Send to

Choose Destination
Aging Dis. 2012 Apr;3(2):194-225. Epub 2011 Feb 10.

Melatonin in aging and disease -multiple consequences of reduced secretion, options and limits of treatment.

Author information

Johann Friedrich Blumenbach Institute of Zoology and Anthropology, University of Göttingen, D-37073 Göttingen, Germany.


Melatonin is a pleiotropically acting regulator molecule, which influences numerous physiological functions. Its secretion by the pineal gland progressively declines by age. Strong reductions of circulating melatonin are also observed in numerous disorders and diseases, including Alzheimer's disease, various other neurological and stressful conditions, pain, cardiovascular diseases, cases of cancer, endocrine and metabolic disorders, in particular diabetes type 2. The significance of melatonergic signaling is also evident from melatonin receptor polymorphisms associated with several of these pathologies. The article outlines the mutual relationship between circadian oscillators and melatonin secretion, the possibilities for readjustment of rhythms by melatonin and its synthetic analogs, the consequences for circadian rhythm-dependent disorders concerning sleep and mood, and limits of treatment. The necessity of distinguishing between short-acting melatonergic effects, which are successful in sleep initiation and phase adjustments, and attempts of replacement strategies is emphasized. Properties of approved and some investigational melatonergic agonists are compared.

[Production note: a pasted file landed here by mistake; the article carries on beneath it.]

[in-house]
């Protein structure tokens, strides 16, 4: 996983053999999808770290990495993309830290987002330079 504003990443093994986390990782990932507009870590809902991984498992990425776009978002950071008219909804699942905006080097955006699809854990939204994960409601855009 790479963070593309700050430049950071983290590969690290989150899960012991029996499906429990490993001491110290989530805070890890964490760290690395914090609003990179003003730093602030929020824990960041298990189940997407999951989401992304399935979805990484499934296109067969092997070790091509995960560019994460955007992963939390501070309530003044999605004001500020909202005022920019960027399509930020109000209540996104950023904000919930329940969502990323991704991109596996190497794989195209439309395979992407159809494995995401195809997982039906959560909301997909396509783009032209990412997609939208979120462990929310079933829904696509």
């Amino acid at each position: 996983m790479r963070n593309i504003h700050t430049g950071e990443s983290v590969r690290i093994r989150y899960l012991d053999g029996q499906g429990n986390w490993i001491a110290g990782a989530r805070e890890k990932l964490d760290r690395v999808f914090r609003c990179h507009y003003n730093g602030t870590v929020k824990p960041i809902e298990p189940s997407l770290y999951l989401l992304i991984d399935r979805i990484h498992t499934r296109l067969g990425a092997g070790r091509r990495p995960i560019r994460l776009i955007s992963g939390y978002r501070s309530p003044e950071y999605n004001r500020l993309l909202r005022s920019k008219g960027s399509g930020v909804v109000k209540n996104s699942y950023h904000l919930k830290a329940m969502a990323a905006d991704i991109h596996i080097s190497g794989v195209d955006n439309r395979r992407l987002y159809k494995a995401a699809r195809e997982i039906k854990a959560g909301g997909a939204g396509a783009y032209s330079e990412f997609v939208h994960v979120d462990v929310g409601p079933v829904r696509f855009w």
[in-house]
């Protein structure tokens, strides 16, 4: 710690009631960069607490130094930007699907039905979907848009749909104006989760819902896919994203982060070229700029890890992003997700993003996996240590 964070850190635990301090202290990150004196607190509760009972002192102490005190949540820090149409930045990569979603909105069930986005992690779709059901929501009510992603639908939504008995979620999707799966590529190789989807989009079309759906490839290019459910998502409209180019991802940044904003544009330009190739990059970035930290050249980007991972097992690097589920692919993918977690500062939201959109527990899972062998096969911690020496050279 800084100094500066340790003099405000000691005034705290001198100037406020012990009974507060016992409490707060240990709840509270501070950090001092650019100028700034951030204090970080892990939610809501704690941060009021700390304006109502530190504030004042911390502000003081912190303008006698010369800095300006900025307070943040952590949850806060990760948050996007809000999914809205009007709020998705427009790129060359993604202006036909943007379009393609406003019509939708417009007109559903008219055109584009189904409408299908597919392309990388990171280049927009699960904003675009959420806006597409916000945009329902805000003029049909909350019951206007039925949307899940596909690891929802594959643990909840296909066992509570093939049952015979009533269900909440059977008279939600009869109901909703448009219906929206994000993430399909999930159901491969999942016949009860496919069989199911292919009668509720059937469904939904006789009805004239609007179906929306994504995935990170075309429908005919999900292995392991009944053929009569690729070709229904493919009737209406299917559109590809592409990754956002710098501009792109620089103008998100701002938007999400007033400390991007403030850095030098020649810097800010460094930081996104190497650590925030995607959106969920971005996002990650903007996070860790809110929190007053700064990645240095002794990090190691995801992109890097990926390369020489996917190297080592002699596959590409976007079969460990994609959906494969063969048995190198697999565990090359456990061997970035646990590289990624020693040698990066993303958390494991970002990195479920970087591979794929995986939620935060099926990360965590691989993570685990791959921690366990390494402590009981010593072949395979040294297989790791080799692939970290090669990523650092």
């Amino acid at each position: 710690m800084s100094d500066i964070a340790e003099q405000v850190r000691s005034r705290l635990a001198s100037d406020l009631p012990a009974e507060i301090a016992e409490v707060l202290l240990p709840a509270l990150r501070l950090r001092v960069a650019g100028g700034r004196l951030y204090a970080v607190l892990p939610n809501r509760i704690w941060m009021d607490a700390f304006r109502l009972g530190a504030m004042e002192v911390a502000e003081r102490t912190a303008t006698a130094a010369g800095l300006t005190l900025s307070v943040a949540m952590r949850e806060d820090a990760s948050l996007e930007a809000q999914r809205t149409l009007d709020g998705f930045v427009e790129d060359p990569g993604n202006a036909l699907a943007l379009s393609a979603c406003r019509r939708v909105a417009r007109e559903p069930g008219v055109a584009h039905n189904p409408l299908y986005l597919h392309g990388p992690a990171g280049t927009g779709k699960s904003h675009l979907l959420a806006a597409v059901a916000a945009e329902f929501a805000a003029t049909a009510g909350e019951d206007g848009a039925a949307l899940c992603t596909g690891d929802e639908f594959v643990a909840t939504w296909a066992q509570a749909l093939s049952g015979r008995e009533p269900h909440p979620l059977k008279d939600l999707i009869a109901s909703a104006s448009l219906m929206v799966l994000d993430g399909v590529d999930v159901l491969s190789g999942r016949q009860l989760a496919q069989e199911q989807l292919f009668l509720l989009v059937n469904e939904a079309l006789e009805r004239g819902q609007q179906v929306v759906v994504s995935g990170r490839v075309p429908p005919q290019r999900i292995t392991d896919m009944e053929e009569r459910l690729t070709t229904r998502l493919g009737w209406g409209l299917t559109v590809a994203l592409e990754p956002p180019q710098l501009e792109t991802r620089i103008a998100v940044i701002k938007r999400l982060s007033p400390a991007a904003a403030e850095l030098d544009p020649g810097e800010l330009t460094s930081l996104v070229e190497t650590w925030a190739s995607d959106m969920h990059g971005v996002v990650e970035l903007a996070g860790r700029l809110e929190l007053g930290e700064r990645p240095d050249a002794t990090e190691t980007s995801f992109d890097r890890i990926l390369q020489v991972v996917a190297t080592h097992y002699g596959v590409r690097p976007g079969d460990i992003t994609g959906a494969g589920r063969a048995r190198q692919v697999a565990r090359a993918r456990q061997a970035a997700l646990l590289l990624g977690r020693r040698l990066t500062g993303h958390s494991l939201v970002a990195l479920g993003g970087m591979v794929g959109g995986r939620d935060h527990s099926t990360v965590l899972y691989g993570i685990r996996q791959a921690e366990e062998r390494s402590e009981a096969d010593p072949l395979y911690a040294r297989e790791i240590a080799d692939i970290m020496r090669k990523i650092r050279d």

Alzheimer’s Disease; Circadian Rhythms; Diabetes; Melatonin; Mood Disorders; Parkinson’s Disease; Sleep


Supplemental Content

Full text links

Icon for PubMed Central
Loading ...
Support Center